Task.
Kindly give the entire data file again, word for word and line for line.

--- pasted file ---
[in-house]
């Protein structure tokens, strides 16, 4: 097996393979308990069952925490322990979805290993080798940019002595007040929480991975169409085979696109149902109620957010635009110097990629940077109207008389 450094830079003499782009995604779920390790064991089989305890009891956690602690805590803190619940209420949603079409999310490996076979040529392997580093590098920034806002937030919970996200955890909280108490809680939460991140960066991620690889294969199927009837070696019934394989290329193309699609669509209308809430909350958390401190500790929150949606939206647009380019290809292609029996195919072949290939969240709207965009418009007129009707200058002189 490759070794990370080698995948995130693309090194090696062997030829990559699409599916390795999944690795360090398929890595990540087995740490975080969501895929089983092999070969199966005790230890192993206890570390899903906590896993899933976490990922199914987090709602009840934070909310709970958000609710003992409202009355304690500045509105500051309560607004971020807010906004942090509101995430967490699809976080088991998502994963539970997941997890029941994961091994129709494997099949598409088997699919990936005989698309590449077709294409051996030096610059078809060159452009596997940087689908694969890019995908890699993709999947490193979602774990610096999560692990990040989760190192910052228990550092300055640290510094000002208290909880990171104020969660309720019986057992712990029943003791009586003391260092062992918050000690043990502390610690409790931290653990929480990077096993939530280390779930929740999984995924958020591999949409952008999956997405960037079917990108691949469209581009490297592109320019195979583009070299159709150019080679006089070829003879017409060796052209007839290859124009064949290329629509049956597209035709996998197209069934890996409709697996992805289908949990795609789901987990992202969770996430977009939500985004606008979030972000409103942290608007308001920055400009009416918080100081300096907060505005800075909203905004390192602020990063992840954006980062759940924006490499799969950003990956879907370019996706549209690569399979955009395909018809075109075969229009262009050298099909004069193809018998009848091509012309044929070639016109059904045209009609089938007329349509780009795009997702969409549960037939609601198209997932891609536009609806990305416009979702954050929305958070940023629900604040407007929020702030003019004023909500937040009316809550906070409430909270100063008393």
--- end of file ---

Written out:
[in-house]
């Protein structure tokens, strides 16, 4: 097996393979308990069952925490322990979805290993080798940019002595007040929480991975169409085979696109149902109620957010635009110097990629940077109207008389 450094830079003499782009995604779920390790064991089989305890009891956690602690805590803190619940209420949603079409999310490996076979040529392997580093590098920034806002937030919970996200955890909280108490809680939460991140960066991620690889294969199927009837070696019934394989290329193309699609669509209308809430909350958390401190500790929150949606939206647009380019290809292609029996195919072949290939969240709207965009418009007129009707200058002189 490759070794990370080698995948995130693309090194090696062997030829990559699409599916390795999944690795360090398929890595990540087995740490975080969501895929089983092999070969199966005790230890192993206890570390899903906590896993899933976490990922199914987090709602009840934070909310709970958000609710003992409202009355304690500045509105500051309560607004971020807010906004942090509101995430967490699809976080088991998502994963539970997941997890029941994961091994129709494997099949598409088997699919990936005989698309590449077709294409051996030096610059078809060159452009596997940087689908694969890019995908890699993709999947490193979602774990610096999560692990990040989760190192910052228990550092300055640290510094000002208290909880990171104020969660309720019986057992712990029943003791009586003391260092062992918050000690043990502390610690409790931290653990929480990077096993939530280390779930929740999984995924958020591999949409952008999956997405960037079917990108691949469209581009490297592109320019195979583009070299159709150019080679006089070829003879017409060796052209007839290859124009064949290329629509049956597209035709996998197209069934890996409709697996992805289908949990795609789901987990992202969770996430977009939500985004606008979030972000409103942290608007308001920055400009009416918080100081300096907060505005800075909203905004390192602020990063992840954006980062759940924006490499799969950003990956879907370019996706549209690569399979955009395909018809075109075969229009262009050298099909004069193809018998009848091509012309044929070639016109059904045209009609089938007329349509780009795009997702969409549960037939609601198209997932891609536009609806990305416009979702954050929305958070940023629900604040407007929020702030003019004023909500937040009316809550906070409430909270100063008393």